Seeds of Change, illustration by Sonia Lynn Sadler Do you have any new books currently in the works, and if so, can you tell us about them?

SLS: I don't have any new projects from publishers right now, but I am working on some of my own things. I've written a couple of manuscripts, but I really need to work on those a little more, so it's going to take a little while for them to come out because I want to present the writing with the images, and that's a lot of work.

So there are two things that I have in the works, but I'm not quite ready to talk about them. Both projects have to do with color and telling a story and conveying a moral related to self-esteem. Your work as an artist is not limited to book illustration. Can you talk about some of your other projects, such as the paintings, scratchboards and collages?

SLS: Coming from a design background, I'm trained to think outside the box and do different types of things. My artwork has expanded from scratchboard painting into another series called 'The Heritage Collection,' which uses acrylic, oils and collage to portray actual people. It's more of a retrospective type of series, talking about families and depicting little stories.

Then there's my abstract work, which actually took a lot of time to get to the point where it is now. Going from the figurative to the abstract was very difficult. I'm used to being very tight and controlled in my artwork and abstraction is something that is totally freeing. But I think that people who are creative have to do more than one thing, and I think you should develop each of these things. You never stop learning and you should always add to your creative repertoire.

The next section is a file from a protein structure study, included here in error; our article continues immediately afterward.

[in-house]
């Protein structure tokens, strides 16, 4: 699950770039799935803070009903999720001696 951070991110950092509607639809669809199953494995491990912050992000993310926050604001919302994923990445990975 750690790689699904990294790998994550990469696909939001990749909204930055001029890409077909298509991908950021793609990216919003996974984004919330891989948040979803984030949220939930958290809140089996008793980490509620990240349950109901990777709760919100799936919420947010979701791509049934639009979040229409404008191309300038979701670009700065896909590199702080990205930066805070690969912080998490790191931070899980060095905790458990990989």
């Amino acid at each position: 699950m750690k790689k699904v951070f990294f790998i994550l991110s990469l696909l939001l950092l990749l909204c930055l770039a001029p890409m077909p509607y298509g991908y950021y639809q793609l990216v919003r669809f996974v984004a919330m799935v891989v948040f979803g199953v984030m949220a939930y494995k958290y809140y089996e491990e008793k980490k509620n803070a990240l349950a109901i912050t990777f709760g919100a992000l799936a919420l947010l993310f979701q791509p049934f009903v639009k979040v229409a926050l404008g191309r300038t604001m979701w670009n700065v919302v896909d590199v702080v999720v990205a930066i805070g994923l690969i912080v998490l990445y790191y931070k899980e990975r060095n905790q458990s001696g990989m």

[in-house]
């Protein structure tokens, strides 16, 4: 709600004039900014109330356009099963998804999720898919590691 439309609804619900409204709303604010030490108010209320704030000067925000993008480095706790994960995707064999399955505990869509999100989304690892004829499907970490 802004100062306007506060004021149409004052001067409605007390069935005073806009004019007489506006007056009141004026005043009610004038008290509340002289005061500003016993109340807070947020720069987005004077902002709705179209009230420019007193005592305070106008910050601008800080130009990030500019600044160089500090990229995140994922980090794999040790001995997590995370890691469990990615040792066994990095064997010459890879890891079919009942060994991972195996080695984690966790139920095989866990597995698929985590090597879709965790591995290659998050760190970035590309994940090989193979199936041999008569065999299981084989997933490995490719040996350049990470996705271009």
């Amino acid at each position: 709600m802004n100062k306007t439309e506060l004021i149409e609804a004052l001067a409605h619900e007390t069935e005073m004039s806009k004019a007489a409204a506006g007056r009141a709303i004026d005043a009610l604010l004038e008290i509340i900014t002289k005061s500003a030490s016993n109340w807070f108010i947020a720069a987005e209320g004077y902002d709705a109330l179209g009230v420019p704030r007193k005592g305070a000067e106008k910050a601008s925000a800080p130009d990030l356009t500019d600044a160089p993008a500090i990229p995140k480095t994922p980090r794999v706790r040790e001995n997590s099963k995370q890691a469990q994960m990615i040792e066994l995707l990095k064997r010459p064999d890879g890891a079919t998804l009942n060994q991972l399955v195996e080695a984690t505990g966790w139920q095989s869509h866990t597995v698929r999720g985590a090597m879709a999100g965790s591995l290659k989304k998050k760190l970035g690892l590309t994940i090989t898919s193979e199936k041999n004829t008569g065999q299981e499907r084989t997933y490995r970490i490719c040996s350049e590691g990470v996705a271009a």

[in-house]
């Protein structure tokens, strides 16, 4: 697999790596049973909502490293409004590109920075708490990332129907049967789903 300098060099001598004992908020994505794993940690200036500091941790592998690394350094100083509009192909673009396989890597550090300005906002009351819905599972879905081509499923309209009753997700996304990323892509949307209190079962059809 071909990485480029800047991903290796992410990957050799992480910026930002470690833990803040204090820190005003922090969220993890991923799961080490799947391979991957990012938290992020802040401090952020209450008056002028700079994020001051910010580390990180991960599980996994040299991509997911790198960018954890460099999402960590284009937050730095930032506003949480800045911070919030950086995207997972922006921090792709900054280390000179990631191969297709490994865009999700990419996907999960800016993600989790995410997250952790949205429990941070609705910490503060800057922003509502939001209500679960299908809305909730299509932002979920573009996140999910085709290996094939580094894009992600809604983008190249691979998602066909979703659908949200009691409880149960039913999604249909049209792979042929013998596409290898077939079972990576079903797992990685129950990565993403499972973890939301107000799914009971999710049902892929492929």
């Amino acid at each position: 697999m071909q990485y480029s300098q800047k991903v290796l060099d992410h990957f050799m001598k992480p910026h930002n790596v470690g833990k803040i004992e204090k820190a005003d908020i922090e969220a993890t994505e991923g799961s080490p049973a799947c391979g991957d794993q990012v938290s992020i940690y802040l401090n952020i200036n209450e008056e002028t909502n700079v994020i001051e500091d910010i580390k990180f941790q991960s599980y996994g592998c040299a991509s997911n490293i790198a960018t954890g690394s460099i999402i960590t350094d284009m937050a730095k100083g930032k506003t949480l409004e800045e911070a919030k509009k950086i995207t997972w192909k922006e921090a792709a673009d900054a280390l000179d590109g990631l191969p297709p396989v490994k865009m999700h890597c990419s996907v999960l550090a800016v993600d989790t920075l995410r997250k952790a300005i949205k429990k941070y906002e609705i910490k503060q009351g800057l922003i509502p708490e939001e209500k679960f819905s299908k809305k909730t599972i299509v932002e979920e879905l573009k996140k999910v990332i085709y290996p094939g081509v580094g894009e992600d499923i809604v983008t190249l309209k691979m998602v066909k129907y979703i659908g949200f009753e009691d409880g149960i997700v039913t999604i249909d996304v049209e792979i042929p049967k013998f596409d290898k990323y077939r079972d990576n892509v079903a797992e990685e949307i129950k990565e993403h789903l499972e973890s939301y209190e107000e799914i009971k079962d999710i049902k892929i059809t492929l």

I've also started working with linoleum block prints. I was lucky to be mentored by Brooklyn artist Otto Neals. He's done everything - printing, watercolor, oils, acrylics - and never stopped learning. Is there any particular inspiration for your artwork, and does that inspiration also influence your illustrations?

SLS: In college I studied illustration and a lot of Japanese block prints, as well as a lot of European styles. I was inspired by the way they held their lines. I was also exposed to Jacobs Warren and people like James Denmar as well as Otto Neals, and that contributed to how I was viewing and working through my artwork.

There's also still some of the graphic illustrator style in my scratchboards in the patterns and colors and sometimes the compositions.

Artists are also always influenced by things that happen today. As a designer you draw things in from your environment and they come out in the products you're developing, or the paintings or the scratchboards. You're influenced daily. Sometimes there are stories you see or you want to tell a story of something that happened so it's not forgotten.